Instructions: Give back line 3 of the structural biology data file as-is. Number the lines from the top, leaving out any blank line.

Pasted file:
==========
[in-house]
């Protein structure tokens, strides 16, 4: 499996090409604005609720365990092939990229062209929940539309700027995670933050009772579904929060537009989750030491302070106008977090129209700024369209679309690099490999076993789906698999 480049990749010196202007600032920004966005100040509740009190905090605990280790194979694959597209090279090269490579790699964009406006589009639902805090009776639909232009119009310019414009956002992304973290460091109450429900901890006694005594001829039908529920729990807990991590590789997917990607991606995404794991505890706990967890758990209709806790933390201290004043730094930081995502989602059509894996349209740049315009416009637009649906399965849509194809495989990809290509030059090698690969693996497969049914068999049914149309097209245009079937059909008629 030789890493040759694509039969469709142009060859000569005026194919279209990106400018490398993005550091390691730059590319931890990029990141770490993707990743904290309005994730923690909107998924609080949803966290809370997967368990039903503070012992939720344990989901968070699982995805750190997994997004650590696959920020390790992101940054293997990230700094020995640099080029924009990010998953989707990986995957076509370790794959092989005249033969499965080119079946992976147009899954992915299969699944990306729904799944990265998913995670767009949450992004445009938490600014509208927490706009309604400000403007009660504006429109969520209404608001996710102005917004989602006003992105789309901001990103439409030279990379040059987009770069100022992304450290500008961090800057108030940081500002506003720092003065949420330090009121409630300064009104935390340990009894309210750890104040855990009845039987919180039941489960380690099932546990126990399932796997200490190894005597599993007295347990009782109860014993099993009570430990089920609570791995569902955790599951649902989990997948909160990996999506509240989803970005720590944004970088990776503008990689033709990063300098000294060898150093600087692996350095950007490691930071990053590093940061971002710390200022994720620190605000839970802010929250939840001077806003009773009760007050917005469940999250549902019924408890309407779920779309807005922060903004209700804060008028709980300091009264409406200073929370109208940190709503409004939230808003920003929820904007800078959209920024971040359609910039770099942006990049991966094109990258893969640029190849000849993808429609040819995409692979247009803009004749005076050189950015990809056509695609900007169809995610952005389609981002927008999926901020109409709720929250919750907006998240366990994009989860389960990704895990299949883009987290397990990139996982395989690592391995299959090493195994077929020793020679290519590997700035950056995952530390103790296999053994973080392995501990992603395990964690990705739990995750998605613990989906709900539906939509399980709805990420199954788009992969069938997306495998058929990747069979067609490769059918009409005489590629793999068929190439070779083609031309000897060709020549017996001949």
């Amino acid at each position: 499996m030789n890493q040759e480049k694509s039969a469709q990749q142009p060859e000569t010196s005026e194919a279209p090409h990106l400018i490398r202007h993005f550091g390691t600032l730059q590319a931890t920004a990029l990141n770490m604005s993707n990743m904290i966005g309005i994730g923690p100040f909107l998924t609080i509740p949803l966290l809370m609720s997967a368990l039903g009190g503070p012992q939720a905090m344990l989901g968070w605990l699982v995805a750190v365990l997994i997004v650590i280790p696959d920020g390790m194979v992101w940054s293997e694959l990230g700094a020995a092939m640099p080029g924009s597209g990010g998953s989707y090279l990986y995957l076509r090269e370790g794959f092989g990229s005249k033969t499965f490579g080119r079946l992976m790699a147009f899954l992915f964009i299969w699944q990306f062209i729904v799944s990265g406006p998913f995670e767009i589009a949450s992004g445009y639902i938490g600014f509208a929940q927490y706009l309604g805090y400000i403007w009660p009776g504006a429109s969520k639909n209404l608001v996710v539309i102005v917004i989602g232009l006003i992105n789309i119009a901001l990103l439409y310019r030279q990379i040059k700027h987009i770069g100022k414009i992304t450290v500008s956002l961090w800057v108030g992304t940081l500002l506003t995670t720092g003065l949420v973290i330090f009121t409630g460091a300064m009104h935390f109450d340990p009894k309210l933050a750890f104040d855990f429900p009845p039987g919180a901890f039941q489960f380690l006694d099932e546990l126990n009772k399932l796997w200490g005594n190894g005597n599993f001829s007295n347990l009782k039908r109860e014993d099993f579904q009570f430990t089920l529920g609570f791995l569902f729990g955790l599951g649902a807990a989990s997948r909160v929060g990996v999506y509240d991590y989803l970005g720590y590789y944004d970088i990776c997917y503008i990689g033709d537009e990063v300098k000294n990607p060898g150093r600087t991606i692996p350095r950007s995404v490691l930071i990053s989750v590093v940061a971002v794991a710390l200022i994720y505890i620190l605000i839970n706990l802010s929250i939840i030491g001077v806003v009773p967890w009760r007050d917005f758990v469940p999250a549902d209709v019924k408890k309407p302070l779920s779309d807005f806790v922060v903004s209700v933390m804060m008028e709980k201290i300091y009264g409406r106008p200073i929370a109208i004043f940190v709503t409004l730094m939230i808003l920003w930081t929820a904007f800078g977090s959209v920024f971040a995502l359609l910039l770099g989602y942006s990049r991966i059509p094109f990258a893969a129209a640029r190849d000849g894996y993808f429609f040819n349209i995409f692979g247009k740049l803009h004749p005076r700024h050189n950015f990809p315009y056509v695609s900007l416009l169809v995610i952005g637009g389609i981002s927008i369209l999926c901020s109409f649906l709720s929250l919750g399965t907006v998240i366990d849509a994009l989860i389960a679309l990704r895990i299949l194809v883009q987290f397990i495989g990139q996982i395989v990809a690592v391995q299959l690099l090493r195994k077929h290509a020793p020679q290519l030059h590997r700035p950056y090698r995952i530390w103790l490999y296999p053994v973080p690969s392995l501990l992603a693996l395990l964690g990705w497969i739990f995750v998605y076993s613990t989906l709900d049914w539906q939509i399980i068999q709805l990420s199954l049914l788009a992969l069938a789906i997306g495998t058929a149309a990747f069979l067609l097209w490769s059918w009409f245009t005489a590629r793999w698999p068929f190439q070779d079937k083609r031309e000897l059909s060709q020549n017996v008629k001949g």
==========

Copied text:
């Amino acid at each position: 499996m030789n890493q040759e480049k694509s039969a469709q990749q142009p060859e000569t010196s005026e194919a279209p090409h990106l400018i490398r202007h993005f550091g390691t600032l730059q590319a931890t920004a990029l990141n770490m604005s993707n990743m904290i966005g309005i994730g923690p100040f909107l998924t609080i509740p949803l966290l809370m609720s997967a368990l039903g009190g503070p012992q939720a905090m344990l989901g968070w605990l699982v995805a750190v365990l997994i997004v650590i280790p696959d920020g390790m194979v992101w940054s293997e694959l990230g700094a020995a092939m640099p080029g924009s597209g990010g998953s989707y090279l990986y995957l076509r090269e370790g794959f092989g990229s005249k033969t499965f490579g080119r079946l992976m790699a147009f899954l992915f964009i299969w699944q990306f062209i729904v799944s990265g406006p998913f995670e767009i589009a949450s992004g445009y639902i938490g600014f509208a929940q927490y706009l309604g805090y400000i403007w009660p009776g504006a429109s969520k639909n209404l608001v996710v539309i102005v917004i989602g232009l006003i992105n789309i119009a901001l990103l439409y310019r030279q990379i040059k700027h987009i770069g100022k414009i992304t450290v500008s956002l961090w800057v108030g992304t940081l500002l506003t995670t720092g003065l949420v973290i330090f009121t409630g460091a300064m009104h935390f109450d340990p009894k309210l933050a750890f104040d855990f429900p009845p039987g919180a901890f039941q489960f380690l006694d099932e546990l126990n009772k399932l796997w200490g005594n190894g005597n599993f001829s007295n347990l009782k039908r109860e014993d099993f579904q009570f430990t089920l529920g609570f791995l569902f729990g955790l599951g649902a807990a989990s997948r909160v929060g990996v999506y509240d991590y989803l970005g720590y590789y944004d970088i990776c997917y503008i990689g033709d537009e990063v300098k000294n990607p060898g150093r600087t991606i692996p350095r950007s995404v490691l930071i990053s989750v590093v940061a971002v794991a710390l200022i994720y505890i620190l605000i839970n706990l802010s929250i939840i030491g001077v806003v009773p967890w009760r007050d917005f758990v469940p999250a549902d209709v019924k408890k309407p302070l779920s779309d807005f806790v922060v903004s209700v933390m804060m008028e709980k201290i300091y009264g409406r106008p200073i929370a109208i004043f940190v709503t409004l730094m939230i808003l920003w930081t929820a904007f800078g977090s959209v920024f971040a995502l359609l910039l770099g989602y942006s990049r991966i059509p094109f990258a893969a129209a640029r190849d000849g894996y993808f429609f040819n349209i995409f692979g247009k740049l803009h004749p005076r700024h050189n950015f990809p315009y056509v695609s900007l416009l169809v995610i952005g637009g389609i981002s927008i369209l999926c901020s109409f649906l709720s929250l919750g399965t907006v998240i366990d849509a994009l989860i389960a679309l990704r895990i299949l194809v883009q987290f397990i495989g990139q996982i395989v990809a690592v391995q299959l690099l090493r195994k077929h290509a020793p020679q290519l030059h590997r700035p950056y090698r995952i530390w103790l490999y296999p053994v973080p690969s392995l501990l992603a693996l395990l964690g990705w497969i739990f995750v998605y076993s613990t989906l709900d049914w539906q939509i399980i068999q709805l990420s199954l049914l788009a992969l069938a789906i997306g495998t058929a149309a990747f069979l067609l097209w490769s059918w009409f245009t005489a590629r793999w698999p068929f190439q070779d079937k083609r031309e000897l059909s060709q020549n017996v008629k001949g």